The first noble truth of the Buddha Dharma isn't so, well, shall we say set in stone in the Western world. Usually, the first truth is stated as 'life is suffering', and much of the time this is the first teaching many in the West are exposed to when asking about Buddhism. It rings a cord for sure, especially those that aren't in a great and wonderful place in their lives. In fact, I'd go as far as saying that many Westerns are drawn to Buddhism for the first time because it offers a grain of truth and a chance of hope in lives that are on a rather painful cycle. This is how I came to study Buddhism myself. I can't say I see many Westerns, happy and cheerful, to so eagerly identify with this first truth when put in this way.
However, once we begin to look closer we can see that 'suffering' does not encompass all in what the Buddha was pointing too. We soon see many variations of the first truth, just some of which are:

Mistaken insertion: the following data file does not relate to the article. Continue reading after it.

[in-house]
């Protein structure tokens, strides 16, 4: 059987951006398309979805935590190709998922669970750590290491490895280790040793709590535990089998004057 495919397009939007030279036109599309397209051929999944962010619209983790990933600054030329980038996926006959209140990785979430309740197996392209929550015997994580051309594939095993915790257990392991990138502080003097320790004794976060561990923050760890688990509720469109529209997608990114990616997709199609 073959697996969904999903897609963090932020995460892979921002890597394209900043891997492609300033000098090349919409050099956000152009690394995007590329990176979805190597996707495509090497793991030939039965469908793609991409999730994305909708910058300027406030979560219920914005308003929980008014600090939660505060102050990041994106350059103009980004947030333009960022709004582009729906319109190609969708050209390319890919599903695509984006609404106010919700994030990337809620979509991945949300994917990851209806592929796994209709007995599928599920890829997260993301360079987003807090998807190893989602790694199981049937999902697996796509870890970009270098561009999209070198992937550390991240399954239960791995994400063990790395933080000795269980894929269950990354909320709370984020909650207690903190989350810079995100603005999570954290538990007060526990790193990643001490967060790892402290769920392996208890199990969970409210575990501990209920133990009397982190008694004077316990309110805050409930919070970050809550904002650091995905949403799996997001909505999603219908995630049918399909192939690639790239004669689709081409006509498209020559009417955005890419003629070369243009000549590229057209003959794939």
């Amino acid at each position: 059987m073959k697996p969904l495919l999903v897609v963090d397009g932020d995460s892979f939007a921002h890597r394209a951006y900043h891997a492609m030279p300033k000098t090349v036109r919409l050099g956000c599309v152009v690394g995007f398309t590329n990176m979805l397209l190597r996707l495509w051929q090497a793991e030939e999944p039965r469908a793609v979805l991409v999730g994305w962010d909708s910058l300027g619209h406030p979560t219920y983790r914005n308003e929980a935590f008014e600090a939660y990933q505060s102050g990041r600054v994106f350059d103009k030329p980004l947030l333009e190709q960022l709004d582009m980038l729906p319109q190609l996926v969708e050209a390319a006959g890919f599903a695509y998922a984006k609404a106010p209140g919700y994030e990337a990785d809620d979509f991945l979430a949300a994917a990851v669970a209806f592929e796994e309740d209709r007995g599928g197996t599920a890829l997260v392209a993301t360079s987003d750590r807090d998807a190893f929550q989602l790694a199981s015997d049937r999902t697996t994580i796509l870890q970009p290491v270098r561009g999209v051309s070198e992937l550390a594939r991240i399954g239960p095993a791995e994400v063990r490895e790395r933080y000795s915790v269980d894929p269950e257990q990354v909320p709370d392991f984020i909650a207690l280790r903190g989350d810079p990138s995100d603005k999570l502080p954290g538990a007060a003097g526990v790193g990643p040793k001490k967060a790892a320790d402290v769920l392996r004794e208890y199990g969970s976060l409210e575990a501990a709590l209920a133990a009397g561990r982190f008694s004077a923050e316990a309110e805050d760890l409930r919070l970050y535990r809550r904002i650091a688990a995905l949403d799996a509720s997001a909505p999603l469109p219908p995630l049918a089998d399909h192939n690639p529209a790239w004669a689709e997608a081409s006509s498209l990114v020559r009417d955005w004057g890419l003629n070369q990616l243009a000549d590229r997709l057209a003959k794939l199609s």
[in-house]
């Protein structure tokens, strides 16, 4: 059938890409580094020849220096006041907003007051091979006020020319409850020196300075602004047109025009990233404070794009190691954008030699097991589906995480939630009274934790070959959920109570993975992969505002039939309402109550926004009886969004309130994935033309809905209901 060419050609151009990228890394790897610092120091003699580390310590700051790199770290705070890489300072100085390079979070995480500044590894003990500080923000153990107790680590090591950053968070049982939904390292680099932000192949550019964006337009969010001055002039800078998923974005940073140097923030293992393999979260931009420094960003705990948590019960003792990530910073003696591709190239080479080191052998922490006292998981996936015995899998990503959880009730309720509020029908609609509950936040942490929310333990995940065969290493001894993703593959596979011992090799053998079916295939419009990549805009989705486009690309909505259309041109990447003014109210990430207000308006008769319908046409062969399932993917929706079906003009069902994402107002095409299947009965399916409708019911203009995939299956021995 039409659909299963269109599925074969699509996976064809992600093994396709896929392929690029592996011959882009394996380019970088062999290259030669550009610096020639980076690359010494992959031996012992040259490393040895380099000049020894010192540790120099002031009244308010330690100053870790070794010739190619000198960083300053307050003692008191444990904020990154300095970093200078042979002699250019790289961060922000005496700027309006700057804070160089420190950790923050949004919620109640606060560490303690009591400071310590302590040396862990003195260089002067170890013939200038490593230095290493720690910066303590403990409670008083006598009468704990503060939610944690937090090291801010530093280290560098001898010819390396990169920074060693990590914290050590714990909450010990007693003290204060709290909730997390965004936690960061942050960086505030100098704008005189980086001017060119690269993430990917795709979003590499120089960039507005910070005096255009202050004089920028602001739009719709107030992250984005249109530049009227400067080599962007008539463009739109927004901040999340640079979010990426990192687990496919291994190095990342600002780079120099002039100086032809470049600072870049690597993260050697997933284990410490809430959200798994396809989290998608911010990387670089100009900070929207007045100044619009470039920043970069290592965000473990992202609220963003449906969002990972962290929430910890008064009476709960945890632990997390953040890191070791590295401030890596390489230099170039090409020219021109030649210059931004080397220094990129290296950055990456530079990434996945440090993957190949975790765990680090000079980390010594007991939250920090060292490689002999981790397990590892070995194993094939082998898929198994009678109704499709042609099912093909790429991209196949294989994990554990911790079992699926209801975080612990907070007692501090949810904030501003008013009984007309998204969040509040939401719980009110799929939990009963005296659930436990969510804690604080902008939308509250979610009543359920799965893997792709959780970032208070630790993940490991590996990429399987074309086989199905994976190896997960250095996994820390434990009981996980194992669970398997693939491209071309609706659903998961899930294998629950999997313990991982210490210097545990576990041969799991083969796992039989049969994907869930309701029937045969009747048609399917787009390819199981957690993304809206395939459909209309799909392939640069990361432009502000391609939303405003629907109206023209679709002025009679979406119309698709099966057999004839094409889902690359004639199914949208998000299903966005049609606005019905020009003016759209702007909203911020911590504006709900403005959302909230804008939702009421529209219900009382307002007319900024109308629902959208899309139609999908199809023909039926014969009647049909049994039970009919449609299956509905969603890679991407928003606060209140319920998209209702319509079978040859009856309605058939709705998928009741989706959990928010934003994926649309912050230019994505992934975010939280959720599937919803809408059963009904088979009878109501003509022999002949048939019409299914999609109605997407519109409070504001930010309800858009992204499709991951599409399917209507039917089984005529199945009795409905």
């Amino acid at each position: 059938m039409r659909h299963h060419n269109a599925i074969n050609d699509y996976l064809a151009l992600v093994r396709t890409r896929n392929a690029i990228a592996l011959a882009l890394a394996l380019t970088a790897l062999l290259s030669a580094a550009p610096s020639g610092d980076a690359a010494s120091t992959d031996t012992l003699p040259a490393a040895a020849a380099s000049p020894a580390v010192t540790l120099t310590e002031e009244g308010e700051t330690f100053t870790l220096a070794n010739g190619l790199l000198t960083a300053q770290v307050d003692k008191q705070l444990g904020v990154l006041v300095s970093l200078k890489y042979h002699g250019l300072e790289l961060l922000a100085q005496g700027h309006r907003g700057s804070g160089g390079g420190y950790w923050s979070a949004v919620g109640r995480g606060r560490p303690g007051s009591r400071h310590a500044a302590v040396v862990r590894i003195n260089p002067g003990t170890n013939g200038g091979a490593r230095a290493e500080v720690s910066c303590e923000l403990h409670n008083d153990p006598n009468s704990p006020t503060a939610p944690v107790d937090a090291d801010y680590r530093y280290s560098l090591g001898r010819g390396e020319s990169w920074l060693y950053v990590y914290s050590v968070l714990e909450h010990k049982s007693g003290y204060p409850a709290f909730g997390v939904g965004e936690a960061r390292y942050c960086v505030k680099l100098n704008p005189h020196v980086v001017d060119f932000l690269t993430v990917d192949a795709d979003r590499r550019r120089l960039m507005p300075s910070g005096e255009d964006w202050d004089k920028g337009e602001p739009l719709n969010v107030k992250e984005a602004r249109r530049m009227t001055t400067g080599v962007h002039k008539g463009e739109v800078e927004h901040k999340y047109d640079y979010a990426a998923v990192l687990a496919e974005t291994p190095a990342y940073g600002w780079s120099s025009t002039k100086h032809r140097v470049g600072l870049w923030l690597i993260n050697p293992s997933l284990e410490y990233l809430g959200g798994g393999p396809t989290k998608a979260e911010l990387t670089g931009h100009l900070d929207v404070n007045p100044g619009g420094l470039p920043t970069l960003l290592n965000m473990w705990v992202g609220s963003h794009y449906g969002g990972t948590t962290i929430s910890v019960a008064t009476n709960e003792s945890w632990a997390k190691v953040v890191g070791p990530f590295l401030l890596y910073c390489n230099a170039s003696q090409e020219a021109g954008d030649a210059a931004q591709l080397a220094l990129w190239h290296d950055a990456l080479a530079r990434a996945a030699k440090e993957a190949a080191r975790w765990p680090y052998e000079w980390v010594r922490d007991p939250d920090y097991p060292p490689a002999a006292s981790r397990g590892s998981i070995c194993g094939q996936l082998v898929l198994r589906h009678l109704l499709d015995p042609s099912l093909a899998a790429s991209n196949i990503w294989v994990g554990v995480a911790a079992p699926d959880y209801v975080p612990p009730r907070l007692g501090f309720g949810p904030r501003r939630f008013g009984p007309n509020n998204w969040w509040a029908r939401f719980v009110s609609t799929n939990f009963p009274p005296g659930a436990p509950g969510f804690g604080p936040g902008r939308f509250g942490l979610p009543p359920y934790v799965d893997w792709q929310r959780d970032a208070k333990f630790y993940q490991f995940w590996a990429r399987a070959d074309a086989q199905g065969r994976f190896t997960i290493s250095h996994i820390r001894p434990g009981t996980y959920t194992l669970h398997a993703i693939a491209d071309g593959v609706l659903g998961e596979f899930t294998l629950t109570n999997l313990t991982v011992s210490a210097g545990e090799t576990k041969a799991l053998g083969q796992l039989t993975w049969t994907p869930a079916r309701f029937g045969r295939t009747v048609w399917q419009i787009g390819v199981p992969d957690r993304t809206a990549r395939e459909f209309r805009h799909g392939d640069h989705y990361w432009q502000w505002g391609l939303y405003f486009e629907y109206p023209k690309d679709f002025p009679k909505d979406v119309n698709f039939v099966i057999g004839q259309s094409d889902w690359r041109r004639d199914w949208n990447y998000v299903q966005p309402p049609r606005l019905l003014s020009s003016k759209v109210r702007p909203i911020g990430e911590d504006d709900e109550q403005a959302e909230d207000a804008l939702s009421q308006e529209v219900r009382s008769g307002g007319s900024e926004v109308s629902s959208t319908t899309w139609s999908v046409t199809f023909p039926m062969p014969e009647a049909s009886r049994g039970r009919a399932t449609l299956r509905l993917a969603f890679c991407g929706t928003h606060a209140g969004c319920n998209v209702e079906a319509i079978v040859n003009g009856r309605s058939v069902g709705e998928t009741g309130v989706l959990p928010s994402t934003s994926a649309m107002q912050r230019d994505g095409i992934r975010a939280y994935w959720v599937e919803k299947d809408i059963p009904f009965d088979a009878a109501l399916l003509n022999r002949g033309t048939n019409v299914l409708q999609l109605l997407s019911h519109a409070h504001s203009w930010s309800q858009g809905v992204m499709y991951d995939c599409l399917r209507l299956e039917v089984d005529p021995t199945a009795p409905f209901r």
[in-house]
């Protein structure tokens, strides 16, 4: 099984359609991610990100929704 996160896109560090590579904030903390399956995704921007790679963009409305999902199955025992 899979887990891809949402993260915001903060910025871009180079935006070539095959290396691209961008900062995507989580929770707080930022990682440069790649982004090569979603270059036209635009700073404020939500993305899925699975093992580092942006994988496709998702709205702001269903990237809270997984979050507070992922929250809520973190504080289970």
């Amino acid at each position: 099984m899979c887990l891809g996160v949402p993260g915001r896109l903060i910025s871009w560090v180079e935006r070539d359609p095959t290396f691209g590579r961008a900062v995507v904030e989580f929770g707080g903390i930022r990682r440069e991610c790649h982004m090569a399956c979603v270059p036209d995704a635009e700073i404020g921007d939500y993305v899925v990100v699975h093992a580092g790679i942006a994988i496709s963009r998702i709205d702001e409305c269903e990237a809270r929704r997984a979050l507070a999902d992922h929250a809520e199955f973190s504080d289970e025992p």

Life is unsatisfactory.
Life is turmoil.
Life is despair.
Life can suck.
Life is death and loss.
Life is confusing.
Life is ....
To the teachings about the first noble truth Buddha Gautama said this:
"Now this, monks, is the Noble Truth of dukkha: Birth is dukkha, aging is dukkha, death is dukkha; sorrow, lamentation, pain, grief, & despair are dukkha; association with the unbeloved is dukkha; separation from the loved is dukkha; not getting what is wanted is dukkha. In short, the five clinging-aggregates are dukkha."
I think it is important in Progressive or Western Buddhism that we do keep some of these Sanskrit words, because at first, to many new to Buddhism, they truly have little to no meaning. Dukkha is so much more (and less) than suffering, and new practitioners can begin to fill the empty meaning of this word with what they struggle with in there everyday lives. When we discuss the teachings we begin to talk about labeling and naming the objects in the world and how these labels ultimately can cause some pain because all things change. Our minds attach to these labels, then repel in horror once this thing is now that thing. Our minds continually work in adjusting and remaking the world we live in.
How would you talk about or explain what Dukkha is?
So, those new to Buddhism, yes, life is suffering....but "come and see for yourself."